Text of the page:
Prognosis in carcinoma in situ of the breast

Detta är en avhandling från Uppsala : Acta Universitatis Upsaliensis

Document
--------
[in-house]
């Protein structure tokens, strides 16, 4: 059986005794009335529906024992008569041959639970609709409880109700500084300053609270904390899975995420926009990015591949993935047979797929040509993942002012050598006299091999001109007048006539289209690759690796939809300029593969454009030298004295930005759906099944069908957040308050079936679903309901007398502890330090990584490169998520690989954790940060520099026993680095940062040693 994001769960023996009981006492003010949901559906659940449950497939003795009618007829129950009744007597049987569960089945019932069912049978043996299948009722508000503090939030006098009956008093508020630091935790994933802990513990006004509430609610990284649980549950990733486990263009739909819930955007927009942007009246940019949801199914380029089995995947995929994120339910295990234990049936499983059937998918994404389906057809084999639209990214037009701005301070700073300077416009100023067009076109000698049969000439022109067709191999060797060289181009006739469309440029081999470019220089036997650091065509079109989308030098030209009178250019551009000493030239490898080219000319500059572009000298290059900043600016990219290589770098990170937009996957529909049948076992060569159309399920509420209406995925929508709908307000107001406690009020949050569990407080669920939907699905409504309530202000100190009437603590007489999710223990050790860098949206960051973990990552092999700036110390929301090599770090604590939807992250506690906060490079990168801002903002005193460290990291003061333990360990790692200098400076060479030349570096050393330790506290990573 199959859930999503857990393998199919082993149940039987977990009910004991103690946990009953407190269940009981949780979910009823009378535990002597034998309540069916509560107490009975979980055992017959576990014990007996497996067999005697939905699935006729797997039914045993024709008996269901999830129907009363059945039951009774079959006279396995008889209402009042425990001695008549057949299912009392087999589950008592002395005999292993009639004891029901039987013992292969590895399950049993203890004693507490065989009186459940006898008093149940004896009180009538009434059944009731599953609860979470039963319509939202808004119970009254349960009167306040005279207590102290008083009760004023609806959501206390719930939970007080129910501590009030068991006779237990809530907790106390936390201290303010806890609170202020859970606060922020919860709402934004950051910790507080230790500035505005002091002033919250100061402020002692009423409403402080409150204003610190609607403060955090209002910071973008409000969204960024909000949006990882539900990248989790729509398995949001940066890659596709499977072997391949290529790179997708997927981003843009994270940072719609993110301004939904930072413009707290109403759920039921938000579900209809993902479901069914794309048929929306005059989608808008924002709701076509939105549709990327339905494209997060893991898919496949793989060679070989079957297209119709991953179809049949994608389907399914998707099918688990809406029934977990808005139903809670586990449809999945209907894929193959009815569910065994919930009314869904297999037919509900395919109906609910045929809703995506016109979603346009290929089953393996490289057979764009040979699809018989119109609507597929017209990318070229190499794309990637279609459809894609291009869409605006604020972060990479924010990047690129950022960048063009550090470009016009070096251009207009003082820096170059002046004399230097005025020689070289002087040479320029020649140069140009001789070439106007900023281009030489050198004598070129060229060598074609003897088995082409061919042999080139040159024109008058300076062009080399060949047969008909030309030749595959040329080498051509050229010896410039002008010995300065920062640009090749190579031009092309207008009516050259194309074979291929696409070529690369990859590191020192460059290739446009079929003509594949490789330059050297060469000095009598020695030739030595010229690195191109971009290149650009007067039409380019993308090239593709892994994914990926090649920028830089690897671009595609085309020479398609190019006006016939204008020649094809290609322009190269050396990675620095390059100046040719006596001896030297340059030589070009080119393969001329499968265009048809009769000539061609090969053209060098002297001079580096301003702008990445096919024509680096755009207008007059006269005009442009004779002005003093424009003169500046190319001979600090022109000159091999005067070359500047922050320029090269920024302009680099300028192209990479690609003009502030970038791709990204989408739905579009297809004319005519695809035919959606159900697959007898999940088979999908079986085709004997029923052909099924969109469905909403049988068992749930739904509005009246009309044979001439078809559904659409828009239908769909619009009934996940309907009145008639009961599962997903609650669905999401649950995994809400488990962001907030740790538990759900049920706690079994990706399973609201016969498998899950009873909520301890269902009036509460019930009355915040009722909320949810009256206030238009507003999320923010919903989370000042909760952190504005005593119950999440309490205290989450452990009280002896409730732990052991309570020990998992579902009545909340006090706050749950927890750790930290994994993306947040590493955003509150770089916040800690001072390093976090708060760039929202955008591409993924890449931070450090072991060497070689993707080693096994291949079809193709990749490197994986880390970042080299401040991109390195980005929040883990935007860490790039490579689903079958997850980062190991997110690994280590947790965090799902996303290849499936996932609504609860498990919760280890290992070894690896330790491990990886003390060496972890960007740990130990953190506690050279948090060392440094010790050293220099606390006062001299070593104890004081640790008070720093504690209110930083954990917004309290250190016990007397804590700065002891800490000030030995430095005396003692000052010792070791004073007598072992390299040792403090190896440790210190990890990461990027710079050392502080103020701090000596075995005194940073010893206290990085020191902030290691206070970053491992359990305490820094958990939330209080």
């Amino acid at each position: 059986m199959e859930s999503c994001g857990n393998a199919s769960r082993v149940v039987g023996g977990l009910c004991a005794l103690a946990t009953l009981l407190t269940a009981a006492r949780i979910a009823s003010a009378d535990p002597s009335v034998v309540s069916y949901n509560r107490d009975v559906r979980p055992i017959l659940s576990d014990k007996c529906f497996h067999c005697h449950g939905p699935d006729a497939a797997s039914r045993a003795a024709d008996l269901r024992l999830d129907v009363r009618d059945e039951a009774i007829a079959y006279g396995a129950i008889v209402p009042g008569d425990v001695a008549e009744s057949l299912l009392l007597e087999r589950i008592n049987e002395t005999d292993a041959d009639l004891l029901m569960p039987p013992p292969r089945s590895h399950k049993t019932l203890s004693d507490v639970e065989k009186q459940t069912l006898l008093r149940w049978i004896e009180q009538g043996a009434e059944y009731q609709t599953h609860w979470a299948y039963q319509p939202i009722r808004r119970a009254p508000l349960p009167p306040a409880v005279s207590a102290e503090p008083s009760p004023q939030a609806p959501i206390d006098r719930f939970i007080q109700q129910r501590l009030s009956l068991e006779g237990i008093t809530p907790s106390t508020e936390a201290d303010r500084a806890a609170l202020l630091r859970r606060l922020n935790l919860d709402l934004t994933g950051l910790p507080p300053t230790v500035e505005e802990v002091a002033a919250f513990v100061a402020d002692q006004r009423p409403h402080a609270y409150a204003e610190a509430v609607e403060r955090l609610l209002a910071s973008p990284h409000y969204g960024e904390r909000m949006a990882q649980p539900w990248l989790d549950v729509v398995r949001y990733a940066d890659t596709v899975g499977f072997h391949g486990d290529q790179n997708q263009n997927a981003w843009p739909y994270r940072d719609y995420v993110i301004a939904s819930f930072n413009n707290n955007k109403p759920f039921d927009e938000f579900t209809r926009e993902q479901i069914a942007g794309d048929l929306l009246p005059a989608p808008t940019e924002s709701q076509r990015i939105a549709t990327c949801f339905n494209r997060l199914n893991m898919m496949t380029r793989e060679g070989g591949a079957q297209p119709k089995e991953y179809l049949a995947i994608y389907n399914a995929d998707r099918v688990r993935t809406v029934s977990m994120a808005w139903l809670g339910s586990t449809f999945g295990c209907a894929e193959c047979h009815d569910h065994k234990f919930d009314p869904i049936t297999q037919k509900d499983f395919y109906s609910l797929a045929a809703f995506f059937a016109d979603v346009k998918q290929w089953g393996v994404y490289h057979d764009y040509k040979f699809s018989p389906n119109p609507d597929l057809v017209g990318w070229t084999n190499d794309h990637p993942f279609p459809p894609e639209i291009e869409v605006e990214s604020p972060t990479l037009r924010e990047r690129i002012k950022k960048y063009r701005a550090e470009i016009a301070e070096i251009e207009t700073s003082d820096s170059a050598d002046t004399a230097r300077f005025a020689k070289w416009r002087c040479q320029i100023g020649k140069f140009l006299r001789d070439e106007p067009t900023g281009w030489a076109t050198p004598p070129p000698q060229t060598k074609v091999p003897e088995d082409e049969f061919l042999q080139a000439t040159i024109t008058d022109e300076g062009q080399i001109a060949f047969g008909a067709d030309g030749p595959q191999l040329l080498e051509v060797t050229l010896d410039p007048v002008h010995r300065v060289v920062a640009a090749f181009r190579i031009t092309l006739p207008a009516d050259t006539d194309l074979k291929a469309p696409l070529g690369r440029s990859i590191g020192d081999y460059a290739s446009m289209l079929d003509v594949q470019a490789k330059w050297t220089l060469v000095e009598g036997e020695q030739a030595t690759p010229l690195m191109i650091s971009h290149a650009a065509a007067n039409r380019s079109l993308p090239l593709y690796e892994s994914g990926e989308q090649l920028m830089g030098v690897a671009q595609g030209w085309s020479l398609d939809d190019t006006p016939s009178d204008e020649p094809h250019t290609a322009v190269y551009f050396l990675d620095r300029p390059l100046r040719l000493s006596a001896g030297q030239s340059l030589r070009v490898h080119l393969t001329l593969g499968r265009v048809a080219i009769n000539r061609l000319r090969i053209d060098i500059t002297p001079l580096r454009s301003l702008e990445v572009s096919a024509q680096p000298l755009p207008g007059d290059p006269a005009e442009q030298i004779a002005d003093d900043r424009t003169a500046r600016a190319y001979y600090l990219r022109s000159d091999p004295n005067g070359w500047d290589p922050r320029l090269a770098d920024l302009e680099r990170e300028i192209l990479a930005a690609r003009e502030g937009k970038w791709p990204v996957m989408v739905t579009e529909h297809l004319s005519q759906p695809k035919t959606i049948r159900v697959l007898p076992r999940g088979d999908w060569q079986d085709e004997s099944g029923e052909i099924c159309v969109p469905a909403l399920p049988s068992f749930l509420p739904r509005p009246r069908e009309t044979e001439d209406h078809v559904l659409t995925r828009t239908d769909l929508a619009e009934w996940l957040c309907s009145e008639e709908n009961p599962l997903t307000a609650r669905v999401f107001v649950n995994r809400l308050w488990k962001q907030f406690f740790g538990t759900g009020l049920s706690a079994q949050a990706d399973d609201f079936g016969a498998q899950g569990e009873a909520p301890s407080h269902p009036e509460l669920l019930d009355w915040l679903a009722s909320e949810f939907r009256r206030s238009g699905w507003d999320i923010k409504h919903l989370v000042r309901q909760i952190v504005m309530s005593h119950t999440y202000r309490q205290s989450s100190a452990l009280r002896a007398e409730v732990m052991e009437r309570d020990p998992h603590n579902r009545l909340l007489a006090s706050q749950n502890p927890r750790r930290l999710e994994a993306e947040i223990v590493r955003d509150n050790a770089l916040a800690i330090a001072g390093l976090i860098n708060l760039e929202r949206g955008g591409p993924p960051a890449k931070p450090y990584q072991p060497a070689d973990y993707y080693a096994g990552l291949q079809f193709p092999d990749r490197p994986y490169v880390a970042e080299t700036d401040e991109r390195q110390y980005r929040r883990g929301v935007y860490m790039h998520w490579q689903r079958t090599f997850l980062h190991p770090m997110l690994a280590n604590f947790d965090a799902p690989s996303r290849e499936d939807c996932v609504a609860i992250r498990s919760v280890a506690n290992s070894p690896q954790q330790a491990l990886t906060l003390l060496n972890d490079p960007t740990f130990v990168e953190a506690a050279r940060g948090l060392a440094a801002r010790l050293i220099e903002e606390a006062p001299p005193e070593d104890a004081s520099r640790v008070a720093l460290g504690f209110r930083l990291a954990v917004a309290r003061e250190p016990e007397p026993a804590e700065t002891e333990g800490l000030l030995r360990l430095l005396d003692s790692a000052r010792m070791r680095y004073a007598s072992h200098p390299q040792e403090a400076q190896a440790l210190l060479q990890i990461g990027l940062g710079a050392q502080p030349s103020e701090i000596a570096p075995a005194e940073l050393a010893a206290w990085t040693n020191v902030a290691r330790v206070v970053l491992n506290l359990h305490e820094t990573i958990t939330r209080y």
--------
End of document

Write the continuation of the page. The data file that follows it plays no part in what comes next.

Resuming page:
Sammanfattning: The incidence of breast cancer is rising steadily in Sweden and the proportion of carcinoma in situ (CIS) has increased appreciably, most likely due to mammography screening. The aim of this study was twofold: (1) to examine risk factors for subsequent invasive breast carcinoma and breast cancer death after primary ductal carcinoma in situ (DCIS) and (2) to study the biology in the progress between in situ and invasive carcinoma. In a cohort-study based on 3,398 women with a primary CIS reported to the Swedish Cancer Registry (SCR) 1980-1992, women diagnosed in 1989-1992 ran a relative risk of 0.1 (CI 95%, 0.0-0.9) from dying of breast cancer as compared with women diagnosed in 1980-1982. Women in counties with mammography screening ran a relative risk of 0.2 (CI 95%, 0.0-2.1) for breast cancer death in comparison with women in non-screening counties. In a case-control study derived from all 4,661 women with primary CIS reported to the SCR 1960-1992, we investigated risk factors for subsequent invasive breast carcinoma (n=118) and breast cancer death (n=39). Large size and multifocality were found to increase the risk for breast cancer death. Postoperative radiotherapy and mastectomy lowered the risk for ipsilateral invasive cancer. The standardised incidence rates (SIR) for invasive breast cancer were estimated in the cohort from 1980-1992. The SIR after primary DCIS and primary lobular carcinoma in situ (LCIS) was 4.5 (CI 95%, 3.7-5.5) and 4.0 (CI 95%, 2.1-7.5), respectively. New histopathological classification systems for DCIS were evaluated in 195 women consecutively diagnosed with primary DCIS between 1986-1994. One group with highly differentiated lesions was defined with the EORTC classification system and had an excellent prognosis. Histopathological grade and expression of p53, c-erbB-2, Ki 67, hormone receptors, Bcl-2 and angiogenesis were compared in 626 women with either a pure DCIS, a small invasive carcinoma or a lesion with both an invasive and in situ component. When grade was taken into account, no change in tumour markers could be detected that signalled the progression from an in situ stage to invasiveness. All tumour markers correlated to grade and their distribution was very similar in the two components of mixed lesions.

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